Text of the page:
1. The pleadings and evidence disclosed interested parties asserting adverse claims on an accrued state of facts. A justiciable controversy was thus presented which authorized a declaratory judgment.
2. The failure of the defendant city to require the return of and to levy taxes on taxable personal property within its jurisdiction violated Art. VII, Sec. I, Par. III (Code Ann. 2-5403) of the Constitution of 1945.
The bill of exceptions assigns error on the order of the trial judge refusing the prayers of the plaintiff in error for a declaratory judgment and for injunctive relief.
Lott Investment Corporation brought its petition against the City of Waycross in which it alleged: (a) that it was the owner of various tracts of real estate located within the corporate limits of the defendant; that it returned its real estate for taxation by defendant for the years 1961 and 1962 and the unpaid tax assessments for those years are now liens against its property; that for these two years the defendant did not require owners of tangible personal property located within its corporate limits and owned by residents of the city to return tangible personal property such as household goods, appliances, equipment, furnishings, clothing, recreational equipment exclusive of boats and motors, jewelry, furs, books, antiques, cameras or musical instruments. (b) That "the value of the property of plaintiffs, as assessed for taxation by defendant, bears a greater ratio to the total tax digest of defendant than if the unreturned tangible personal property were returned and assessed by defendant." (c) That "the policy of defendant in failing to require the return for taxation of all tangible personal property results in an unauthorized and illegal exemption from municipal taxation of the unreturned tangible personal property." (d) That "the return and assessment of all tangible personal property is essential to the uniformity of taxation upon this class of property (i.e., real property and tangible personal property) within the corporate limits of defendant." (e) That "plaintiff denies the validity of any taxes levied upon this digest for the reasons that such digest is invalid and void, in that the same is not uniform as to property within the same class, that there has been an unauthorized exemption of a substantial amount of property from taxation, and that plaintiff's property is subjected to a higher proportion of the total taxation of defendant." (f) That "plaintiff is constantly engaged in the sale of its property, and in the course of such sales appropriate provision for the payment of the 1961 and 1962 taxes must be made in closing the sale. While plaintiff contends that such taxes as presently levied are invalid, nevertheless plaintiff cannot determine with certainty its obligation with respect to 1961 and 1962 taxes, and the attendant uncertainty hinders the operation of its business and impairs the marketability of its property." (Paragraphs 12, 13, 14, 17 and 18 of plaintiff's petition, respectively.)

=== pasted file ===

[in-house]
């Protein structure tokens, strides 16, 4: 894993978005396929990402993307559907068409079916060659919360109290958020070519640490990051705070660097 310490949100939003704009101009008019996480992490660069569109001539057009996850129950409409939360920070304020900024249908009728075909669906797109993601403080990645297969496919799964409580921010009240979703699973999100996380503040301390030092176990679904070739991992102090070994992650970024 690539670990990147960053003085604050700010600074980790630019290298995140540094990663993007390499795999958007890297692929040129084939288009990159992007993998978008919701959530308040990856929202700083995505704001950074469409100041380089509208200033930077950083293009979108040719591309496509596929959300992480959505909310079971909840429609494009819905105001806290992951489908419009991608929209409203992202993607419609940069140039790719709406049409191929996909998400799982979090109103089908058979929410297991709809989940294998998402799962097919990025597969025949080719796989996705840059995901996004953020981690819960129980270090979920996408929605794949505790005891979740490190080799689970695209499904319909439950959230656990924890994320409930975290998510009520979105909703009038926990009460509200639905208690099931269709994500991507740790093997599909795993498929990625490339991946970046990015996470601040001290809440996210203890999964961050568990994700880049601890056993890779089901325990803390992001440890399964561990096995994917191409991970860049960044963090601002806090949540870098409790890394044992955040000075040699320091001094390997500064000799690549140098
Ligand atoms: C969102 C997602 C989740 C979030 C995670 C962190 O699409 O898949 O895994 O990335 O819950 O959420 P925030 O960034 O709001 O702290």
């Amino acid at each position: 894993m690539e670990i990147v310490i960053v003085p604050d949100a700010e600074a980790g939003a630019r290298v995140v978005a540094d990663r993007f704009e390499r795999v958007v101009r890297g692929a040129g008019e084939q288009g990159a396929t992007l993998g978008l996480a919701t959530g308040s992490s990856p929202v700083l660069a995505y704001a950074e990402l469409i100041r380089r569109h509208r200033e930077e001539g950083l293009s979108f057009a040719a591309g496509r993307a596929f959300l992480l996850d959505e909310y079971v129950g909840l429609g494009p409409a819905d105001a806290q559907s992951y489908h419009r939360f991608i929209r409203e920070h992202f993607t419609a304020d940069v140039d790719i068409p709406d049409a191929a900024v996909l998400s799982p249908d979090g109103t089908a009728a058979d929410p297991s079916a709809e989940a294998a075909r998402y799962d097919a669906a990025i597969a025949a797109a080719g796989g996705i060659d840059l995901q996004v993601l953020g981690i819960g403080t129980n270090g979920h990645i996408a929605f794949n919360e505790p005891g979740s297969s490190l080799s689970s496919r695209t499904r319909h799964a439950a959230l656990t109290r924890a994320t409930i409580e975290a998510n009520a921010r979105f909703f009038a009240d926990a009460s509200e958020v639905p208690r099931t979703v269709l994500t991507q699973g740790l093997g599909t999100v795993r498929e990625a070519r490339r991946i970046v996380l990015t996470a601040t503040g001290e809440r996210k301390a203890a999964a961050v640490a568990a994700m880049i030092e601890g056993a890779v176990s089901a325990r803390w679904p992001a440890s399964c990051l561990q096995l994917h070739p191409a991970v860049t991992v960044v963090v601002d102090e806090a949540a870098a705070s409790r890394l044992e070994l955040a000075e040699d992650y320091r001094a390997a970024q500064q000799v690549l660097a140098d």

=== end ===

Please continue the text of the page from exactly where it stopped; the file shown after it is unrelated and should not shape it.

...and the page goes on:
Plaintiff prayed that process issue, that the court enter judgment declaring the systematic exclusion of tangible personal property to be illegal and the digest and levy based thereon void, and further prayed that the defendant be restrained from seeking to collect from plaintiff the taxes in issue. By amendment plaintiff prayed for the grant of a permanent injunction. On this petition a temporary restraining order and a rule nisi, ordering the defendant to show cause why the prayers of the plaintiff should not be granted, were issued. On the interlocutory hearing the defendant filed its answer denying all the material allegations of the petition. After hearing the evidence the court by order denied the plaintiff's prayers. Its motion for a new trial was overruled and it seeks a review of this judgment.
1. The main insistence of the defendant in error is that the pleadings and evidence do not show the existence of a justiciable controversy between the parties as would entitle the plaintiff to a declaratory judgment under the provisions of the Declaratory Judgment Act of 1945 (Ga. L. 1945, p. 137, as amended, Code Ann. 110-1101), in that the sole controversy between the parties as to the 1961-1962 taxes was as to the assessed value of plaintiff's real property.